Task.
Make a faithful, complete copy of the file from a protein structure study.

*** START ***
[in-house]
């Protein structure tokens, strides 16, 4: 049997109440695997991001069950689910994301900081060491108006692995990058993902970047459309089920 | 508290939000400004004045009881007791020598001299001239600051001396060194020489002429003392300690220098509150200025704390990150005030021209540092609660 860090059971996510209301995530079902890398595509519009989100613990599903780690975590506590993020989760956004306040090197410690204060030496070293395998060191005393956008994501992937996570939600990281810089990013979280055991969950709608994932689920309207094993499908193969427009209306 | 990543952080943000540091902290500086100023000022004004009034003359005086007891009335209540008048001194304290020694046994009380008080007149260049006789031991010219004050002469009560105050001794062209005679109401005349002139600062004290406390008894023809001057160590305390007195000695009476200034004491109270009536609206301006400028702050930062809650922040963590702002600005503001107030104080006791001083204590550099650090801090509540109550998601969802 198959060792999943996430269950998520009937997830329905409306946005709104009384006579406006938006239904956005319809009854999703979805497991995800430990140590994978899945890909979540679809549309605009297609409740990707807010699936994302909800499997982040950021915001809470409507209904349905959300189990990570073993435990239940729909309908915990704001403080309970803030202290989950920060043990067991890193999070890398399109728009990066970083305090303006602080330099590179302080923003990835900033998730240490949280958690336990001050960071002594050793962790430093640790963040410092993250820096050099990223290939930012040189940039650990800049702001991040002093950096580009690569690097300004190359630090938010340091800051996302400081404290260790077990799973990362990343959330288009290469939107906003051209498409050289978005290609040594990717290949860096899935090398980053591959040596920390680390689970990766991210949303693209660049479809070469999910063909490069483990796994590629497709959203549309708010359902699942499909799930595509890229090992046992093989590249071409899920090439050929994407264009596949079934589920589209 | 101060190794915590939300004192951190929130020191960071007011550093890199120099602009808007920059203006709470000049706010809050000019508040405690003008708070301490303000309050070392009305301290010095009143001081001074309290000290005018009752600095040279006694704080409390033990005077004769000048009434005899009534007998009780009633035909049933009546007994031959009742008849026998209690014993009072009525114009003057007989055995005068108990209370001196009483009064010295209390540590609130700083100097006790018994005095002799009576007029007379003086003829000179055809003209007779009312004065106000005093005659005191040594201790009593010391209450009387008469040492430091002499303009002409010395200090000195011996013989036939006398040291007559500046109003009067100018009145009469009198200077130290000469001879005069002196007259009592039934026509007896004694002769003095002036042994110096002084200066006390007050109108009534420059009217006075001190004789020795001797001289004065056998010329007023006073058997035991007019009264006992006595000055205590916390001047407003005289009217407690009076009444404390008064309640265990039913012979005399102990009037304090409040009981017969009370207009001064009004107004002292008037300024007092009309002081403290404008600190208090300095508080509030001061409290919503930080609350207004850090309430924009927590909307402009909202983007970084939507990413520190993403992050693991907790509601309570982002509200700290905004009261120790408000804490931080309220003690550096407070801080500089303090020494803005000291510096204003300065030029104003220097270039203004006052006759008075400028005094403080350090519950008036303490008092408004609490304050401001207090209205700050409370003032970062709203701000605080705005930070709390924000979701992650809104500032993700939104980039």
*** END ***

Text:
[in-house]
């Protein structure tokens, strides 16, 4: 049997109440695997991001069950689910994301900081060491108006692995990058993902970047459309089920 | 508290939000400004004045009881007791020598001299001239600051001396060194020489002429003392300690220098509150200025704390990150005030021209540092609660 860090059971996510209301995530079902890398595509519009989100613990599903780690975590506590993020989760956004306040090197410690204060030496070293395998060191005393956008994501992937996570939600990281810089990013979280055991969950709608994932689920309207094993499908193969427009209306 | 990543952080943000540091902290500086100023000022004004009034003359005086007891009335209540008048001194304290020694046994009380008080007149260049006789031991010219004050002469009560105050001794062209005679109401005349002139600062004290406390008894023809001057160590305390007195000695009476200034004491109270009536609206301006400028702050930062809650922040963590702002600005503001107030104080006791001083204590550099650090801090509540109550998601969802 198959060792999943996430269950998520009937997830329905409306946005709104009384006579406006938006239904956005319809009854999703979805497991995800430990140590994978899945890909979540679809549309605009297609409740990707807010699936994302909800499997982040950021915001809470409507209904349905959300189990990570073993435990239940729909309908915990704001403080309970803030202290989950920060043990067991890193999070890398399109728009990066970083305090303006602080330099590179302080923003990835900033998730240490949280958690336990001050960071002594050793962790430093640790963040410092993250820096050099990223290939930012040189940039650990800049702001991040002093950096580009690569690097300004190359630090938010340091800051996302400081404290260790077990799973990362990343959330288009290469939107906003051209498409050289978005290609040594990717290949860096899935090398980053591959040596920390680390689970990766991210949303693209660049479809070469999910063909490069483990796994590629497709959203549309708010359902699942499909799930595509890229090992046992093989590249071409899920090439050929994407264009596949079934589920589209 | 101060190794915590939300004192951190929130020191960071007011550093890199120099602009808007920059203006709470000049706010809050000019508040405690003008708070301490303000309050070392009305301290010095009143001081001074309290000290005018009752600095040279006694704080409390033990005077004769000048009434005899009534007998009780009633035909049933009546007994031959009742008849026998209690014993009072009525114009003057007989055995005068108990209370001196009483009064010295209390540590609130700083100097006790018994005095002799009576007029007379003086003829000179055809003209007779009312004065106000005093005659005191040594201790009593010391209450009387008469040492430091002499303009002409010395200090000195011996013989036939006398040291007559500046109003009067100018009145009469009198200077130290000469001879005069002196007259009592039934026509007896004694002769003095002036042994110096002084200066006390007050109108009534420059009217006075001190004789020795001797001289004065056998010329007023006073058997035991007019009264006992006595000055205590916390001047407003005289009217407690009076009444404390008064309640265990039913012979005399102990009037304090409040009981017969009370207009001064009004107004002292008037300024007092009309002081403290404008600190208090300095508080509030001061409290919503930080609350207004850090309430924009927590909307402009909202983007970084939507990413520190993403992050693991907790509601309570982002509200700290905004009261120790408000804490931080309220003690550096407070801080500089303090020494803005000291510096204003300065030029104003220097270039203004006052006759008075400028005094403080350090519950008036303490008092408004609490304050401001207090209205700050409370003032970062709203701000605080705005930070709390924000979701992650809104500032993700939104980039």